volume requirements but these solutions are
costly and create a wide range of problems
when moving up to volume assembly.
An example of this issue is related to the
manufacture of products such as Fibre Optic
transceiver units and VCSEL devices. The
assembly processes are based upon the need to
have trained operators to individually ‘hand’
align and set component positions. Assembly
lines for such devices resemble the IC industry
back 30 years, when wire bonding was manual
or at most only semi –automatic. In this
respect, device manufacturers have requested
equipment manufacturers and materials
suppliers to find ways of using available
automated lines and adapt them to meet the
high accuracy needs of opto components(1).
Such calls are now being responded to by some
of the major suppliers(2) who have recently
introduced a range of ceramic cavity package
parts based upon a leadframe strip (figure 1)
rather than being individual units. The move to
leadframe technology clearly demonstrates that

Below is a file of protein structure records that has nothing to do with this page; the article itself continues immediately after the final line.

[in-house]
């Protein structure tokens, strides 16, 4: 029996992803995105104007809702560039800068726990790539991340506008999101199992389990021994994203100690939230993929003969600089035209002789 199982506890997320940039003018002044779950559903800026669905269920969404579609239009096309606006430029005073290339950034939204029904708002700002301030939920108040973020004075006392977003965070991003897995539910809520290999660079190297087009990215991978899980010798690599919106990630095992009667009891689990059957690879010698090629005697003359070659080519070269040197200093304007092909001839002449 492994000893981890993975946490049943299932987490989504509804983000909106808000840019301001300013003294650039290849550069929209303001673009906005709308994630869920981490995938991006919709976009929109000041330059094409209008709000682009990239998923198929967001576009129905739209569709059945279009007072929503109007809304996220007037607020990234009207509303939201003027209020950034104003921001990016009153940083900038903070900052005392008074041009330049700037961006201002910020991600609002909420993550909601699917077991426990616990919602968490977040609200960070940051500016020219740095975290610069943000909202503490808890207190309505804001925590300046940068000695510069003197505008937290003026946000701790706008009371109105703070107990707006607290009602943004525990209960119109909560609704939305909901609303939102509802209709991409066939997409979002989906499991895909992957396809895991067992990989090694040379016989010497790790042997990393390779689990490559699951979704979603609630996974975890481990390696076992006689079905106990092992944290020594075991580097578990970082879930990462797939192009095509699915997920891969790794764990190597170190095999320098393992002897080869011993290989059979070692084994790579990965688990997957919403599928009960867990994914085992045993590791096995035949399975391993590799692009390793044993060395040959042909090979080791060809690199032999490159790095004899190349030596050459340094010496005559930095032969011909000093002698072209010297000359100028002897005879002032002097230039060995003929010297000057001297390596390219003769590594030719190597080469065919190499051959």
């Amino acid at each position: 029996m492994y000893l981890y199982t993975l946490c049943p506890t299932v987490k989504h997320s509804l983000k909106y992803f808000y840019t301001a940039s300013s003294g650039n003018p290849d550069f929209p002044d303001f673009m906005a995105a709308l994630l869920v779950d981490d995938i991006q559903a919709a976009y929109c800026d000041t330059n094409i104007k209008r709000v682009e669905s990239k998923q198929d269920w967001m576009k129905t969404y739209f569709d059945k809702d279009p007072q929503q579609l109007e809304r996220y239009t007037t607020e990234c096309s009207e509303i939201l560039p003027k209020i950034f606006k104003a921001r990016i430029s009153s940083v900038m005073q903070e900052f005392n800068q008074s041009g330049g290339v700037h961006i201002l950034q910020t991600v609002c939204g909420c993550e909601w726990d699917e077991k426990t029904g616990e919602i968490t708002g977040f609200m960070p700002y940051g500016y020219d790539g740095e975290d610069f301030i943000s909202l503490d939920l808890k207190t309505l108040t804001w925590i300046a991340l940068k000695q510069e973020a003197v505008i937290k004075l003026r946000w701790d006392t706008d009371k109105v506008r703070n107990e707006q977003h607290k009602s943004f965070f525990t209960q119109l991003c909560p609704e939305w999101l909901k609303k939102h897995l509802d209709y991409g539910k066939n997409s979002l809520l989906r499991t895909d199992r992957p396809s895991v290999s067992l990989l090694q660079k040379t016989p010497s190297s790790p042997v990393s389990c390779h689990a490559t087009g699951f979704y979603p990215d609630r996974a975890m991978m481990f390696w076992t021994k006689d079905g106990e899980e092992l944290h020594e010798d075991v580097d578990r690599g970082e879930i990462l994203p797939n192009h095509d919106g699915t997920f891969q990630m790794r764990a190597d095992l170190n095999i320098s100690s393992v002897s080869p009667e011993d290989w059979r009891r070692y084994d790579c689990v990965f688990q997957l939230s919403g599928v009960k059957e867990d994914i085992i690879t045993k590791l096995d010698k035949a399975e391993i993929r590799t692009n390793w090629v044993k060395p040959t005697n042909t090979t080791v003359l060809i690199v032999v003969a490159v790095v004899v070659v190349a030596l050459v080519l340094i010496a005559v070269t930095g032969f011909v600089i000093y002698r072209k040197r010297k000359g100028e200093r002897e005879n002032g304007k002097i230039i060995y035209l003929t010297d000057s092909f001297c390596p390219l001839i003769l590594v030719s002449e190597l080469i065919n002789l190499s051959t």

this approach is the realistic factor in meeting
the needs of high volume assembly.
Figure 1 – Kyocera Ceramic packages on lead
On the other hand, the rapid growth of RF
transistors, MMIC’s and GaAs devices
necessary for the wireless and mobile phone
applications, has meant that the few ‘volume’
package suppliers have now generated “de-
facto” standard package parts in order to help
reduce costs. The cost trade off here is that the
chip designers are having size or layout
constraints that are either increasing design
costs or reducing functionality.
Because of the needs of these devices to handle
RF power, heat generation is the major concern
followed by issues related to the electrical
effects of the package parasitics reducing
speeds and limiting frequency functionality of
the devices. These ‘standard’ cavity packages
for RF are developed around gold plated heat
sink base plates and therefore are individual
packages that do not lend themselves to
automation in assembly. So as volumes
increase cost for procurement and assembly
become increasingly significant. The trade off
is that there are multiple sources of parts but
until recently none have really addressed the
requirements to automate assembly.
RF packaging brief
The key factors for RF device packaging
depend upon the applications and the operating
frequency requirement. The RF frequency
range is from above 400Mhz to the low
microwave frequencies of up to 10GHz (4).
Most of the new volume wireless applications
are in the 2 GHz – 5 GHz range but eventually